Driving under the influence of cannabis in Australia
Do not get caught driving under the influence of cannabis in Australia. It is stupid anyway. Just as stupid as drink driving. When in control of a motor vehicle, it can turn into a lethal weapon in the blink of an eye. When you are stoned you may think you drive better, but your reactions are impaired, and often slowed.
When driving under the influence of cannabis you cannot drive safely. How do you expect to react appropriately in an emergency situation? Think it will not happen to you, do you? Australian law considers you to be impaired and unfit to be in control of a vehicle if you have taken drugs such as cannabis.
Police testing for drugs
Most Australian drivers will have undergone a breathalyser test at some point. But, drivers may not be aware that police can also test for drugs like cannabis use if they think a driver is under the influence of something by the way they behave.
Every state has a different procedure for driving under the influence of cannabis in Australia. In Victoria, the procedure must be videotaped and a copy given to the driver within 7 days, if charged with an offence.
In NSW, a police officer that takes an oral sample from a driver must:
- put the sample into an appropriate container
- put the lid on and secure it
- label appropriately for future identification
- provide a certificate to the driver containing the relevant details
- submit the sample for testing as soon as possible.
Police can also order blood samples from people suspected of driving under the influence of drugs. They have to be done by a doctor or nurse, and ordered when an oral sample cannot be obtained. In NSW, a blood sample can be taken without your permission.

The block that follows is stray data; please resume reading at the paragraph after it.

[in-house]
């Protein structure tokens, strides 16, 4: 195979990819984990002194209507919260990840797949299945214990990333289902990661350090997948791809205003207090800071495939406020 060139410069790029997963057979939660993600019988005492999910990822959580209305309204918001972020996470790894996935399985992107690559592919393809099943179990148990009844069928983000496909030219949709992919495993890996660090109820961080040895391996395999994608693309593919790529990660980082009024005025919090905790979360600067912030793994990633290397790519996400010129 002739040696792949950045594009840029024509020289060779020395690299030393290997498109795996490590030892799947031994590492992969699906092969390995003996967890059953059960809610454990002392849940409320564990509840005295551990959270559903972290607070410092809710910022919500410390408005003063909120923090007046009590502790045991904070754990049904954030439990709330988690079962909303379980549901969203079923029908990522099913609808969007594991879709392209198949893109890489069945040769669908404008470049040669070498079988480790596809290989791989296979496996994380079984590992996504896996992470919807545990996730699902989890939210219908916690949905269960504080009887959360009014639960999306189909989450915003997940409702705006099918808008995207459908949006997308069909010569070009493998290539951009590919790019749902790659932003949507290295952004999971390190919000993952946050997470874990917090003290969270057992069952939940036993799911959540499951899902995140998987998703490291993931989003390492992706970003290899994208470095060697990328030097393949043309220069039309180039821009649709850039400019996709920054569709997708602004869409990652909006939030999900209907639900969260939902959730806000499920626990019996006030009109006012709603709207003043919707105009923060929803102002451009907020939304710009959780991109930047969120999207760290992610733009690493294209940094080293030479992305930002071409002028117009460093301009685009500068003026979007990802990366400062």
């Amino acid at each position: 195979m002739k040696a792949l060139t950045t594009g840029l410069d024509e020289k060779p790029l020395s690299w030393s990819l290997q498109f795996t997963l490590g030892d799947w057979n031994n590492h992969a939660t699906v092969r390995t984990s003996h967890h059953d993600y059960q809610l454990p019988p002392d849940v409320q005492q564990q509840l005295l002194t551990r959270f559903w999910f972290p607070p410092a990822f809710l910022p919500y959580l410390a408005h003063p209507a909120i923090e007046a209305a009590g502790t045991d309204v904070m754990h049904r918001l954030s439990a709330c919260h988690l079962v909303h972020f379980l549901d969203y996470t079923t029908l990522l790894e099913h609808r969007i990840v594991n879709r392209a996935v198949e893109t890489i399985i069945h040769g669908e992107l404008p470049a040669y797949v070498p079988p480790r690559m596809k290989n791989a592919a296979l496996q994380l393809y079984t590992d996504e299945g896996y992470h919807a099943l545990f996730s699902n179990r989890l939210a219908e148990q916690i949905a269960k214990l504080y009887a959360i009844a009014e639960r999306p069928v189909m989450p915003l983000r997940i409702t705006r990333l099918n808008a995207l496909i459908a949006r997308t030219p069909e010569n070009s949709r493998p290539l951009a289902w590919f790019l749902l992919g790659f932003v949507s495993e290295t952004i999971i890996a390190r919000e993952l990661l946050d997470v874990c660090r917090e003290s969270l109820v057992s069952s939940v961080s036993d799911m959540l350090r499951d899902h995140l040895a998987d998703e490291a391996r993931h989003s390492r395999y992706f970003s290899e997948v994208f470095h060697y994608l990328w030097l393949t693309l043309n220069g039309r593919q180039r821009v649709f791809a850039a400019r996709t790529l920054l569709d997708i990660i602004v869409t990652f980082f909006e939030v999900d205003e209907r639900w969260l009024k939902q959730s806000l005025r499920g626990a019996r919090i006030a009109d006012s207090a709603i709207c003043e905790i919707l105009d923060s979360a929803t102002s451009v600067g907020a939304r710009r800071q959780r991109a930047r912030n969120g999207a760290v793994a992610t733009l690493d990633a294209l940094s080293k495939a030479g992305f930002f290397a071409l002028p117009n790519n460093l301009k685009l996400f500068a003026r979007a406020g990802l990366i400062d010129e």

In Queensland, police can order a blood sample when someone cannot communicate or they are unconscious.
When police cannot take fluids to test?
In NSW, police cannot take an oral fluid test for drugs if the driver:
- has severe injuries and doing the test puts them at further risk
- is in hospital under the treatment of a doctor, without notification and consent of the doctor.
In Queensland, police cannot conduct an oral drug test if it has been 3 hours since the person last drove a vehicle, and in NSW it is 2 hours.
What are drug tests?
Police have the powers to test drivers they suspect of being under the influence of drugs. Testing looks for traces of drugs in samples of hair, saliva, urine, sweat, or breath.
Saliva drug testing
The most common type of drug testing is saliva. This is often used throughout Australia at random roadside breath testing stations. Trained police officers put a collector into your mouth or onto the tongue to collect a saliva sample. It takes up to 5 minutes to give a reading. If it is positive, you will be required to have further testing before you can be charged with an offence.
Be assured, with the way Australian laws are these days, it is likely you will get caught if you use drugs and drive. So, be aware.
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